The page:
Editor’s note: This is the second in a two-part series on Lake Sammamish State Park. The first story explored the problems with the park.
Rolling his truck through ankle-deep puddles, the ranger turns toward the empty beach and passes by a 1950s picnic shelter. Mud clings to the hem of his green pants, but nothing quite sticks like the memory of his first summer at Lake Sammamish State Park
“It was nuts,” said Ranger Rich Benson, as thoughts of the Fourth of July in 1979 trapped a smile.
So many families brought fireworks, the rangers gave up on enforcing the ban and focused instead on making sure people were being safe.
The place was packed with people. It was among the glory years for both the ranger and the park.
With declining facilities and a beach filled with weeds, the Eastside’s aging gem is now struggling to attract the picnickers and swimmers it once did.
Few know Lake Sammamish more intimately than Benson, and, like most park rangers, few have worked harder to find money to keep the park going.
However, the solution isn’t just more money, he said. It’s in finding people willing to champion Lake Sammamish over the long haul.
While Benson has not been alone in his work, it takes a community to save a park.
Similar to Lake Sammamish with its urban placement, Bridle Trails State Park struggled to keep its gates open for about 20 years.
One of Kirkland and Bellevue’s largest natural areas, the 482-acre park was on the verge of closure before its neighbors formed a foundation in 2002.
The group expects to pay for half of the park’s operating costs, about $30,000 yearly, for the next 30 years.
It’s a “primo” example of how park groups can partner with Washington state, said Ken Hite, president of the Bridle Trails Park Foundation.
The group also organizes community events like photography hikes, mushroom walks and school programs that challenge the park’s stereotype of being “just for horses.”
Its annual Party in the Park attracts about 2,000 people, most of whom don’t own horses.
Lake Sammamish could use something similar, said Ranger Benson, who manages both of the parks.
The closest the park came was a committee that spent several years working on a park improvement plan. The group stopped meeting after the first set of grant applications failed.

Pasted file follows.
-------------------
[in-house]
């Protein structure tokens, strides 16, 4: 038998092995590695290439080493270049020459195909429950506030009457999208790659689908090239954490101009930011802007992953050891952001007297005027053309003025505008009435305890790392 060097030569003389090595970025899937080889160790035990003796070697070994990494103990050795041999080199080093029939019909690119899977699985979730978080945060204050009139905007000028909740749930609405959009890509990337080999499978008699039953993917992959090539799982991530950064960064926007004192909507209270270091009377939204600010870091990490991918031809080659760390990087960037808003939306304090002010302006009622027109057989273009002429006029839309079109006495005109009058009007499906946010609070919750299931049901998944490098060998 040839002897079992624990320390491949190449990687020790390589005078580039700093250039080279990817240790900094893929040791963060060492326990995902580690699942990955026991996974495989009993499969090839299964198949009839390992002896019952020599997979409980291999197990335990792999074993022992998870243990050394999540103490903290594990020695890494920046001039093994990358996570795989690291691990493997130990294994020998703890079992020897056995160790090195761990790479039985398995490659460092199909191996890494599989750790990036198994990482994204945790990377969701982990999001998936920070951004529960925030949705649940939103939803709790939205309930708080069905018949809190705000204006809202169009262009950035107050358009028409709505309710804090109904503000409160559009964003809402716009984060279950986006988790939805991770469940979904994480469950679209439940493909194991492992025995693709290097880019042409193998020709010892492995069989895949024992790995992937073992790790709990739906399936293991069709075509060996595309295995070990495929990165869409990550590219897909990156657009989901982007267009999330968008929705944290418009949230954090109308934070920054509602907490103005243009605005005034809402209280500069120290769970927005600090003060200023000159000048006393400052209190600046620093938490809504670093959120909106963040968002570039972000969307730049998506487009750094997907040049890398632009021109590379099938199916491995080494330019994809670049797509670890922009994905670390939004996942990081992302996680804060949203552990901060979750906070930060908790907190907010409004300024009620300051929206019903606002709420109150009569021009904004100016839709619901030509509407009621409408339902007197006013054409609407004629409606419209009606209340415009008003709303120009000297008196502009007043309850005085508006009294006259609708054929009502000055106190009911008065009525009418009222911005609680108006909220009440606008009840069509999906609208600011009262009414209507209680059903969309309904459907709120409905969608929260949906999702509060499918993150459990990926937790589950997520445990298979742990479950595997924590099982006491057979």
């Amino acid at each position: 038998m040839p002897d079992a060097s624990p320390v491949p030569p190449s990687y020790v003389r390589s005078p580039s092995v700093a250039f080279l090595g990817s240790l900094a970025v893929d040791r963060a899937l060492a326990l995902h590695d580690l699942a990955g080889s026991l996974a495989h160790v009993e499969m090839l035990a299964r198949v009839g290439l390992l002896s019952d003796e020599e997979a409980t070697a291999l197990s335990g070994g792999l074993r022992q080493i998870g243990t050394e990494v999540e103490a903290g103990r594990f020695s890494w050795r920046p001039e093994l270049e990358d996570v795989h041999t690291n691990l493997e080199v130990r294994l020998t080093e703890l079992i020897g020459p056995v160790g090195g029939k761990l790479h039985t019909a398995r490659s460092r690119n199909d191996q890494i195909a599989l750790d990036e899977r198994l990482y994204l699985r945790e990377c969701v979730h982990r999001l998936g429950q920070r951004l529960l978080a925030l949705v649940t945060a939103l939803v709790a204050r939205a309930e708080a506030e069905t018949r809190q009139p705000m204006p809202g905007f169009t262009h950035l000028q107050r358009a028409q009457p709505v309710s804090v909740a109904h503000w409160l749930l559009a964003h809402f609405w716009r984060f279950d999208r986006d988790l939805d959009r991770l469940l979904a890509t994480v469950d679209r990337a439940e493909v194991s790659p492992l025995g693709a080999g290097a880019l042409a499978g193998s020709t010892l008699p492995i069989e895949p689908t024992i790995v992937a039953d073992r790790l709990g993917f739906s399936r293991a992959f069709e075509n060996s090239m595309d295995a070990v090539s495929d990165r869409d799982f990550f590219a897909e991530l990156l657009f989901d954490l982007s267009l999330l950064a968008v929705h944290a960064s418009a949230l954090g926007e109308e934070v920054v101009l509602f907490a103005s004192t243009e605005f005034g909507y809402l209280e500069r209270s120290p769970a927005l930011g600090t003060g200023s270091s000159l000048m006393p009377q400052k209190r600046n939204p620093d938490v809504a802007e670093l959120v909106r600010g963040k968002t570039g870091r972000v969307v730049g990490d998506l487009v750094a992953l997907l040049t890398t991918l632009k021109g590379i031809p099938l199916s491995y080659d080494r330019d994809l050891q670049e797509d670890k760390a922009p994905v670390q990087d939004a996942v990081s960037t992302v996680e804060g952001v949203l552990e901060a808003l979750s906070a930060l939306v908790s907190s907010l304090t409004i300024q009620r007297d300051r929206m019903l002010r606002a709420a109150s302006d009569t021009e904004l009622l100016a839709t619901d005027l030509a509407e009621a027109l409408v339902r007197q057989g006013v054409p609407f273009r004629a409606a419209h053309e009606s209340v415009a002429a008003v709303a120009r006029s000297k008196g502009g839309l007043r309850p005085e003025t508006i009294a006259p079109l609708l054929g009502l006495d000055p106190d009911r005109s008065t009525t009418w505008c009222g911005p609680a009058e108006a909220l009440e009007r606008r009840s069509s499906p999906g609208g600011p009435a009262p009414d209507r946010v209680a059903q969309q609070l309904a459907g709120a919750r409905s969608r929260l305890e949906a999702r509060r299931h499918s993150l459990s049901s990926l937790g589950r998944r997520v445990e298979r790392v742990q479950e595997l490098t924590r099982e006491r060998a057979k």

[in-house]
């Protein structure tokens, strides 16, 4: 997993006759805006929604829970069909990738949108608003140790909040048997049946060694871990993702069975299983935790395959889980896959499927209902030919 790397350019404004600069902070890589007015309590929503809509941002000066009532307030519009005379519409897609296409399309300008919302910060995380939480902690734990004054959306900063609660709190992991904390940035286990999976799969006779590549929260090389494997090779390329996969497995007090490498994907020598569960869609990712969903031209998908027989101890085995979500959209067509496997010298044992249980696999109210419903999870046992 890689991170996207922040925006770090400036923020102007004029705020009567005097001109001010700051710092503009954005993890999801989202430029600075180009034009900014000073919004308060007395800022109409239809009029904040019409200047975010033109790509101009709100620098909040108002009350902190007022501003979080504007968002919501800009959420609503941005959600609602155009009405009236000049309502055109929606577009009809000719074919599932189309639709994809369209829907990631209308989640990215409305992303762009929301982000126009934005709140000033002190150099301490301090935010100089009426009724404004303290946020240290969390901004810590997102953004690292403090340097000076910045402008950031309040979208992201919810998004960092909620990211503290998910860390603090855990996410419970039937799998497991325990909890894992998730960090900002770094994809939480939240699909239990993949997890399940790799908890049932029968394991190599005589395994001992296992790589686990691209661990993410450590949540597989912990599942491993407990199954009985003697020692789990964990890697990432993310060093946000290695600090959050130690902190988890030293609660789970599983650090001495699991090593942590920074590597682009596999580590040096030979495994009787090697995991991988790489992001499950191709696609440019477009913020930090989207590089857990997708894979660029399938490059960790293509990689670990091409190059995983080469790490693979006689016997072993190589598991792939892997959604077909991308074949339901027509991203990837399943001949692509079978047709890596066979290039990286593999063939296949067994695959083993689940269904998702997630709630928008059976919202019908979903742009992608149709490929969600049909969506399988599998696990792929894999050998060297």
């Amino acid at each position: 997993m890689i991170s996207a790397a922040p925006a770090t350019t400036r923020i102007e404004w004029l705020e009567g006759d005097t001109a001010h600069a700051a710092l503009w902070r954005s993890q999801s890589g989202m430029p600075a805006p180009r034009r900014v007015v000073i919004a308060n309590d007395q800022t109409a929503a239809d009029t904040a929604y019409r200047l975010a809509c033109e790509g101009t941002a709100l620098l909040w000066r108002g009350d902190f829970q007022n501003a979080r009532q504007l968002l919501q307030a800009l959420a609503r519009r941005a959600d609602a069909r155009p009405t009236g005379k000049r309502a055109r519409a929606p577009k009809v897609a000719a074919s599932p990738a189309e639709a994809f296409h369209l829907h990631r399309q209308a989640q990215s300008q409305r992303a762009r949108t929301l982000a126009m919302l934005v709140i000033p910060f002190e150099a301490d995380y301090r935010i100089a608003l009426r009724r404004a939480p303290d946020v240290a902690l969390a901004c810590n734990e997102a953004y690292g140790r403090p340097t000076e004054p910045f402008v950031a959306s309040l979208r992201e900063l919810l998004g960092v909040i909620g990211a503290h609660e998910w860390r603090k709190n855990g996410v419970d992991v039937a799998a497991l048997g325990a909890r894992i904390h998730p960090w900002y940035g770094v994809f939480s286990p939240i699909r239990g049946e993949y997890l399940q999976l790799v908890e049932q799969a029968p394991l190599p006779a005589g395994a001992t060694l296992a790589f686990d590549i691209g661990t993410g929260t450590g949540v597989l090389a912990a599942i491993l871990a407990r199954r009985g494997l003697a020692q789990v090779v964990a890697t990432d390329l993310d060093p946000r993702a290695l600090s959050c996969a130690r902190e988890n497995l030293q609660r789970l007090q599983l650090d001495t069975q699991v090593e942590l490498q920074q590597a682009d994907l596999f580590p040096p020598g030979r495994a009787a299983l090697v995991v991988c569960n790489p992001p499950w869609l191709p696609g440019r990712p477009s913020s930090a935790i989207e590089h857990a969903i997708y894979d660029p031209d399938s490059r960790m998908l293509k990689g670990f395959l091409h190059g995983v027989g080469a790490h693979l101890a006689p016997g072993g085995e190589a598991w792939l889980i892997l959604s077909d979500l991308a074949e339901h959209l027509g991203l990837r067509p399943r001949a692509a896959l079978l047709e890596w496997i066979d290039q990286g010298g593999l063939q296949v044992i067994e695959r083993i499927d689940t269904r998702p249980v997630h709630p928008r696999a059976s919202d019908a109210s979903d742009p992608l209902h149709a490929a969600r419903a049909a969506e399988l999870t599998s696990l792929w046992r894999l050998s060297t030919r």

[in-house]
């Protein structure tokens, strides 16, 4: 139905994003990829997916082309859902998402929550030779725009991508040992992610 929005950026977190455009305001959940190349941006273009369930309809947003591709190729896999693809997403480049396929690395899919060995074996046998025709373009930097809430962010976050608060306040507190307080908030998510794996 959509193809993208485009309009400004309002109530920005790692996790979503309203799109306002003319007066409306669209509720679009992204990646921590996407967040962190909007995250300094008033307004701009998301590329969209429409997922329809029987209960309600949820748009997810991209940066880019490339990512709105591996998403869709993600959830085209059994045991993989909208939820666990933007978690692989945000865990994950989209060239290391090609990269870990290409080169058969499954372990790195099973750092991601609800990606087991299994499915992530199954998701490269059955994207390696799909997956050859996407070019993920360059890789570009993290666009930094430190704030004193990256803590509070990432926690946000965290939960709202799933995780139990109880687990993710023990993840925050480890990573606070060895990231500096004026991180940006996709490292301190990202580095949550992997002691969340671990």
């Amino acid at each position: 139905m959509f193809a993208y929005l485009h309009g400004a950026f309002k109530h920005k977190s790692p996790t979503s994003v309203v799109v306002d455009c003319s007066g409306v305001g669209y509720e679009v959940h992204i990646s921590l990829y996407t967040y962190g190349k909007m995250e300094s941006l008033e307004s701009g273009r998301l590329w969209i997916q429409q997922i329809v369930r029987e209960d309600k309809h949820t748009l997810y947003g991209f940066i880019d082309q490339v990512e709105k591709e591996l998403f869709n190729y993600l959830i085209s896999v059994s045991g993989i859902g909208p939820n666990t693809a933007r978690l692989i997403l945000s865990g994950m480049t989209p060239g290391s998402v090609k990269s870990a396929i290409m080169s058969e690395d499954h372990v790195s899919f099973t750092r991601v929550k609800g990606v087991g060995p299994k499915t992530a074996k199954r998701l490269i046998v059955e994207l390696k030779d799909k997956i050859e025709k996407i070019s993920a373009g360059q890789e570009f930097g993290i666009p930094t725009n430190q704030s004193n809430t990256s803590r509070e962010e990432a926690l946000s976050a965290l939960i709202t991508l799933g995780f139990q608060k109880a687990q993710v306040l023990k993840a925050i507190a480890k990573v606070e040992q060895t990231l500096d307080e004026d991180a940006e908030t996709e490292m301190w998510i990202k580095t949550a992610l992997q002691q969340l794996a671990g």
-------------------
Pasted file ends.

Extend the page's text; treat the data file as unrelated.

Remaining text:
It’s been three years of silence since.
But Hite and others agree that a new “friends” group could rekindle local interest in the park – and keep it in the minds of state legislators.
Although the Issaquah Soccer Club has received support for play fields from Sen. Cheryl Pflug, few have asked about the picnic areas, she said.
“Most people understand when you have a $5 billion state deficit, it’s maybe not the time to be expecting that we’re going to be doing a whole lot of development,” she added.
Not everyone agrees.
While the recession makes money harder to find, it’s not an excuse, said Stacy Goodman, Issaquah’s newest council member, who plans to bring the ailing park to the city’s attention.
“There is money, because some money is being spent,” she said. “We need to open up the dialog.”
Her hope is to stir the pot, although she hasn’t decided on a specific plan.
What Goodman does know is that Lake Sammamish State Park used to be the first place she thought of when taking her kids on a picnic. Now it’s the last.
“We as a community,” she said, “need to reclaim the park.”
Mountains to Sound
A worker in black rain boots passed by the forlorn picnic areas with a pleasant smile. Her wheelbarrow pointed straight to the park’s wetlands.
A couple times per week, Mountain to Sound Greenway Trust posts a sandwich board inviting people to join a restoration project at Lake Sammamish Park.
Restoring the wetland areas, which make up 70 percent of the park, is one aspect of the park plan that has moved ahead.